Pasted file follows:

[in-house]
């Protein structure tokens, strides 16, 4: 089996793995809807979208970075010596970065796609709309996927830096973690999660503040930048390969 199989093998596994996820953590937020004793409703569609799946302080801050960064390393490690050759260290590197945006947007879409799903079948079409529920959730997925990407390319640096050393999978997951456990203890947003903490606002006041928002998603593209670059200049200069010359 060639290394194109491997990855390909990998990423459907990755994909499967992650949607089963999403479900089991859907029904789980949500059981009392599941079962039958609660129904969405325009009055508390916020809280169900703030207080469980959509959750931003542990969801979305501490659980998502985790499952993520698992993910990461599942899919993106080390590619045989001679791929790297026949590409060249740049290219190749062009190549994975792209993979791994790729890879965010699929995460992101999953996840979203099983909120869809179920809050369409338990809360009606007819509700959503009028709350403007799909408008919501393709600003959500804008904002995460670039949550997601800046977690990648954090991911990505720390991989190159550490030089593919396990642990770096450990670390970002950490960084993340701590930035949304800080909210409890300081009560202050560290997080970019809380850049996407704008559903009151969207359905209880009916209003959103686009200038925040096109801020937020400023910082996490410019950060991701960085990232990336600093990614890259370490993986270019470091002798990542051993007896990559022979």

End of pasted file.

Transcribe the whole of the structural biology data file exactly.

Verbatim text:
[in-house]
């Protein structure tokens, strides 16, 4: 089996793995809807979208970075010596970065796609709309996927830096973690999660503040930048390969 199989093998596994996820953590937020004793409703569609799946302080801050960064390393490690050759260290590197945006947007879409799903079948079409529920959730997925990407390319640096050393999978997951456990203890947003903490606002006041928002998603593209670059200049200069010359 060639290394194109491997990855390909990998990423459907990755994909499967992650949607089963999403479900089991859907029904789980949500059981009392599941079962039958609660129904969405325009009055508390916020809280169900703030207080469980959509959750931003542990969801979305501490659980998502985790499952993520698992993910990461599942899919993106080390590619045989001679791929790297026949590409060249740049290219190749062009190549994975792209993979791994790729890879965010699929995460992101999953996840979203099983909120869809179920809050369409338990809360009606007819509700959503009028709350403007799909408008919501393709600003959500804008904002995460670039949550997601800046977690990648954090991911990505720390991989190159550490030089593919396990642990770096450990670390970002950490960084993340701590930035949304800080909210409890300081009560202050560290997080970019809380850049996407704008559903009151969207359905209880009916209003959103686009200038925040096109801020937020400023910082996490410019950060991701960085990232990336600093990614890259370490993986270019470091002798990542051993007896990559022979």